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Coronavirus overshadows another dangerous viral outbreak

Aedes aeqypti mosquito
An Aedes mosquito, the main vector for dengue fever. The disease is endemic in 128 countries.
(Joao Paulo Burini / Getty Images)

The first of Yuli Irma’s children to fall ill with a fever was her 6-year-old girl. The next day it was her 13-year-old daughter, followed by her 12-year-old son.

Living on the outskirts of Jakarta, the Indonesian capital, Irma feared her children were stricken with the coronavirus. But blood tests revealed they had dengue fever, another viral disease that’s in the throes of an outbreak but has been overshadowed by COVID-19.

After a record number of cases last year, the illness is relentlessly spreading across Southeast Asia, a hot zone where the mosquitoes that transmit the virus flourish. The painful disease kills thousands each year and infects hundreds of millions within a band of tropical territory spanning the globe.

While the overwhelming majority of people infected never present symptoms, severe cases can result in bleeding, respiratory distress and organ failure. More common symptoms — a few that mirror the coronavirus — include high fevers, severe headaches and excruciating joint pain deserving of dengue’s sobriquet, “breakbone fever.”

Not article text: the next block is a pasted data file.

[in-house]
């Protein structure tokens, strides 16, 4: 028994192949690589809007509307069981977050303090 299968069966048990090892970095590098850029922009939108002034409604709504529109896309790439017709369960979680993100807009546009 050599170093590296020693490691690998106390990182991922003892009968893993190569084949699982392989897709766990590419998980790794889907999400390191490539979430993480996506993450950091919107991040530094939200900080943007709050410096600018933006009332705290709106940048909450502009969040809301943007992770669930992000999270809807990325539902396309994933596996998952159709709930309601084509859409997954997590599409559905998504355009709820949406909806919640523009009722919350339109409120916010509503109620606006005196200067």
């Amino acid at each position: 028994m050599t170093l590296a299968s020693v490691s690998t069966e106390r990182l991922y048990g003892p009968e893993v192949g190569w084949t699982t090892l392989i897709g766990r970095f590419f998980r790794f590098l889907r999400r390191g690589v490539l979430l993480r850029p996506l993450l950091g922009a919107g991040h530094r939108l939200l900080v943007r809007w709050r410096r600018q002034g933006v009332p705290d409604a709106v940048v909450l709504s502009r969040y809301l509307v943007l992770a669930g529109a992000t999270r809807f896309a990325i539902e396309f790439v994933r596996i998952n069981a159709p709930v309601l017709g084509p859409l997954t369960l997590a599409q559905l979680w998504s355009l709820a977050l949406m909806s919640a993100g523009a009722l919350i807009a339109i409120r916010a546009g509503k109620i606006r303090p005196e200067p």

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The rise in dengue fever cases is further straining medical resources in countries like Indonesia at a time when healthcare facilities are dealing with the crushing demands of a pandemic — a stark reminder of how the coronavirus’ impact on health is rippling far beyond just those it sickens.

People worldwide are delaying elective surgery. Non-coronavirus patients are competing for diminishing supplies of ventilators, antiviral drugs and sedatives. And countries with chronically low numbers of medical staff are being pushed to the brink.

It took days for Irma to find treatment for her children. A doctor drew blood samples at home because Irma feared exposing the youngsters to the coronavirus at a hospital. When the tests revealed dengue, it took several more days to find a facility that wasn’t designated for COVID-19 patients.

“The children were very weak and dizzy by then,” said Irma, 42, whose children were hospitalized for four days in April.

Vaccine
In 2017, the Philippines stopped a vaccination drive for dengue fever that used a drug sold by French pharmaceutical manufacturer Sanofi Pasteur after children began dying.
(Noel Celis / AFP/Getty Images)